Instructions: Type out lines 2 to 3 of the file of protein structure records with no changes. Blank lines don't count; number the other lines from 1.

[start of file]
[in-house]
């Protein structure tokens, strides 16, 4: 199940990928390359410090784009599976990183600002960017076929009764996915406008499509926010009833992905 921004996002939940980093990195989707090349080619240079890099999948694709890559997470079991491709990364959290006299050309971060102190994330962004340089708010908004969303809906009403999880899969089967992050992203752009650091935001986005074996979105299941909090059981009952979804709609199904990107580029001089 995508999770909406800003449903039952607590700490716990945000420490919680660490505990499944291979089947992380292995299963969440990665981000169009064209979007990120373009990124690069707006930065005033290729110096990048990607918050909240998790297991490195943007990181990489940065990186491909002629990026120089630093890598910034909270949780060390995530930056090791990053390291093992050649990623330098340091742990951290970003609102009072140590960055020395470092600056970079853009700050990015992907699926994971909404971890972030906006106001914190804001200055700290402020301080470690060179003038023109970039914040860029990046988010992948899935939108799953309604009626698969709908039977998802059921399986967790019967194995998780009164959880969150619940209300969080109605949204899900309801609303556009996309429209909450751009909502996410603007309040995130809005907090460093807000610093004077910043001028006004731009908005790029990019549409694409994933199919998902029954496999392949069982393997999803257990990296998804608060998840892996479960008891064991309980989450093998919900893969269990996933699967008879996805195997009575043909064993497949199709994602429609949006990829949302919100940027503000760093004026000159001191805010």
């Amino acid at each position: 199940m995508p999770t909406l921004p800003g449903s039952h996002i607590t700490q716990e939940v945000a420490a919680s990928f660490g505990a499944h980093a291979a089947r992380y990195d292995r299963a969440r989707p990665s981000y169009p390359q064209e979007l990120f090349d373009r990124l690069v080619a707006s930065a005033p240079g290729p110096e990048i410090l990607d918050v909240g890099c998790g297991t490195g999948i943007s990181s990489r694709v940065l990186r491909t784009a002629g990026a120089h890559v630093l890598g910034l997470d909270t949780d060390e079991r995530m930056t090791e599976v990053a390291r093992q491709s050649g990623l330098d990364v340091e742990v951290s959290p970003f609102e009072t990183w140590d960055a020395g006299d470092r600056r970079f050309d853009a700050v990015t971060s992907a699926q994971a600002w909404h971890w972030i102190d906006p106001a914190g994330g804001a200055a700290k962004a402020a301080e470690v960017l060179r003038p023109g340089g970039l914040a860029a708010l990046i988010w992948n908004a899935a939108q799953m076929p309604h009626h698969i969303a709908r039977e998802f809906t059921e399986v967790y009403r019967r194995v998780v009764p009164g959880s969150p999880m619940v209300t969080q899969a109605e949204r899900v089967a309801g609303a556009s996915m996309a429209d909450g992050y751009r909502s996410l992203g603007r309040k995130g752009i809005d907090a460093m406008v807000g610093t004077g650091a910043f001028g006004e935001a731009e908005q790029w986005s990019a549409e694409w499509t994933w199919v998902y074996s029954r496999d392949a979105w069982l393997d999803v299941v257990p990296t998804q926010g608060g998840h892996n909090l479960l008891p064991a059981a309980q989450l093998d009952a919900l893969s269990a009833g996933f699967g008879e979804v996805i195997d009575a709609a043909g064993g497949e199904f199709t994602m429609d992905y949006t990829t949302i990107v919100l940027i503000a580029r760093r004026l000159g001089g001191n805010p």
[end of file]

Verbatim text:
């Protein structure tokens, strides 16, 4: 199940990928390359410090784009599976990183600002960017076929009764996915406008499509926010009833992905 921004996002939940980093990195989707090349080619240079890099999948694709890559997470079991491709990364959290006299050309971060102190994330962004340089708010908004969303809906009403999880899969089967992050992203752009650091935001986005074996979105299941909090059981009952979804709609199904990107580029001089 995508999770909406800003449903039952607590700490716990945000420490919680660490505990499944291979089947992380292995299963969440990665981000169009064209979007990120373009990124690069707006930065005033290729110096990048990607918050909240998790297991490195943007990181990489940065990186491909002629990026120089630093890598910034909270949780060390995530930056090791990053390291093992050649990623330098340091742990951290970003609102009072140590960055020395470092600056970079853009700050990015992907699926994971909404971890972030906006106001914190804001200055700290402020301080470690060179003038023109970039914040860029990046988010992948899935939108799953309604009626698969709908039977998802059921399986967790019967194995998780009164959880969150619940209300969080109605949204899900309801609303556009996309429209909450751009909502996410603007309040995130809005907090460093807000610093004077910043001028006004731009908005790029990019549409694409994933199919998902029954496999392949069982393997999803257990990296998804608060998840892996479960008891064991309980989450093998919900893969269990996933699967008879996805195997009575043909064993497949199709994602429609949006990829949302919100940027503000760093004026000159001191805010």
């Amino acid at each position: 199940m995508p999770t909406l921004p800003g449903s039952h996002i607590t700490q716990e939940v945000a420490a919680s990928f660490g505990a499944h980093a291979a089947r992380y990195d292995r299963a969440r989707p990665s981000y169009p390359q064209e979007l990120f090349d373009r990124l690069v080619a707006s930065a005033p240079g290729p110096e990048i410090l990607d918050v909240g890099c998790g297991t490195g999948i943007s990181s990489r694709v940065l990186r491909t784009a002629g990026a120089h890559v630093l890598g910034l997470d909270t949780d060390e079991r995530m930056t090791e599976v990053a390291r093992q491709s050649g990623l330098d990364v340091e742990v951290s959290p970003f609102e009072t990183w140590d960055a020395g006299d470092r600056r970079f050309d853009a700050v990015t971060s992907a699926q994971a600002w909404h971890w972030i102190d906006p106001a914190g994330g804001a200055a700290k962004a402020a301080e470690v960017l060179r003038p023109g340089g970039l914040a860029a708010l990046i988010w992948n908004a899935a939108q799953m076929p309604h009626h698969i969303a709908r039977e998802f809906t059921e399986v967790y009403r019967r194995v998780v009764p009164g959880s969150p999880m619940v209300t969080q899969a109605e949204r899900v089967a309801g609303a556009s996915m996309a429209d909450g992050y751009r909502s996410l992203g603007r309040k995130g752009i809005d907090a460093m406008v807000g610093t004077g650091a910043f001028g006004e935001a731009e908005q790029w986005s990019a549409e694409w499509t994933w199919v998902y074996s029954r496999d392949a979105w069982l393997d999803v299941v257990p990296t998804q926010g608060g998840h892996n909090l479960l008891p064991a059981a309980q989450l093998d009952a919900l893969s269990a009833g996933f699967g008879e979804v996805i195997d009575a709609a043909g064993g497949e199904f199709t994602m429609d992905y949006t990829t949302i990107v919100l940027i503000a580029r760093r004026l000159g001089g001191n805010p």